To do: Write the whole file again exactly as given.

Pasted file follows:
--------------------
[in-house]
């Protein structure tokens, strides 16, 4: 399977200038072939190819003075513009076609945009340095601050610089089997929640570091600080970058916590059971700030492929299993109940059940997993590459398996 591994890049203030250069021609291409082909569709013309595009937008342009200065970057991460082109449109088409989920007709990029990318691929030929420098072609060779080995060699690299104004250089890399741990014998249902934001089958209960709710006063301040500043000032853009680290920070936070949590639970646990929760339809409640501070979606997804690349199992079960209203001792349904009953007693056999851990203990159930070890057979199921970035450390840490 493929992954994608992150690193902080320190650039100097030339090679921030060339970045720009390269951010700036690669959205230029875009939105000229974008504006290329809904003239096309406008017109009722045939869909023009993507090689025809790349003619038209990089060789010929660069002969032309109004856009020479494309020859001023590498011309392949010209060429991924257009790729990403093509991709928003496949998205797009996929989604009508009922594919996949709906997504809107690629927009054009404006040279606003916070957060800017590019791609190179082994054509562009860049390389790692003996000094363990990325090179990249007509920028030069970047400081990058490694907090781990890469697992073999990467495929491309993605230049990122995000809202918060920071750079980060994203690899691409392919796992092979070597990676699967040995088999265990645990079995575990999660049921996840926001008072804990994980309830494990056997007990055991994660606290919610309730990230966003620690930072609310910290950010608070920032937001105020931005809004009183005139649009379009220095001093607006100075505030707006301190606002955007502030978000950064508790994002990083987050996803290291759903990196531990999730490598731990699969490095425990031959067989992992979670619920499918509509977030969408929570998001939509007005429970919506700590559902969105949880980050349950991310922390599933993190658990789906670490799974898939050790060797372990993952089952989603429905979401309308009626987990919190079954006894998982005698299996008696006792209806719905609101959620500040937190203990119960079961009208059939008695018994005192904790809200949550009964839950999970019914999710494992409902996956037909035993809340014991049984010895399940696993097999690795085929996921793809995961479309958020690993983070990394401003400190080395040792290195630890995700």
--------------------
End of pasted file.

[in-house]
């Protein structure tokens, strides 16, 4: 399977200038072939190819003075513009076609945009340095601050610089089997929640570091600080970058916590059971700030492929299993109940059940997993590459398996 591994890049203030250069021609291409082909569709013309595009937008342009200065970057991460082109449109088409989920007709990029990318691929030929420098072609060779080995060699690299104004250089890399741990014998249902934001089958209960709710006063301040500043000032853009680290920070936070949590639970646990929760339809409640501070979606997804690349199992079960209203001792349904009953007693056999851990203990159930070890057979199921970035450390840490 493929992954994608992150690193902080320190650039100097030339090679921030060339970045720009390269951010700036690669959205230029875009939105000229974008504006290329809904003239096309406008017109009722045939869909023009993507090689025809790349003619038209990089060789010929660069002969032309109004856009020479494309020859001023590498011309392949010209060429991924257009790729990403093509991709928003496949998205797009996929989604009508009922594919996949709906997504809107690629927009054009404006040279606003916070957060800017590019791609190179082994054509562009860049390389790692003996000094363990990325090179990249007509920028030069970047400081990058490694907090781990890469697992073999990467495929491309993605230049990122995000809202918060920071750079980060994203690899691409392919796992092979070597990676699967040995088999265990645990079995575990999660049921996840926001008072804990994980309830494990056997007990055991994660606290919610309730990230966003620690930072609310910290950010608070920032937001105020931005809004009183005139649009379009220095001093607006100075505030707006301190606002955007502030978000950064508790994002990083987050996803290291759903990196531990999730490598731990699969490095425990031959067989992992979670619920499918509509977030969408929570998001939509007005429970919506700590559902969105949880980050349950991310922390599933993190658990789906670490799974898939050790060797372990993952089952989603429905979401309308009626987990919190079954006894998982005698299996008696006792209806719905609101959620500040937190203990119960079961009208059939008695018994005192904790809200949550009964839950999970019914999710494992409902996956037909035993809340014991049984010895399940696993097999690795085929996921793809995961479309958020690993983070990394401003400190080395040792290195630890995700």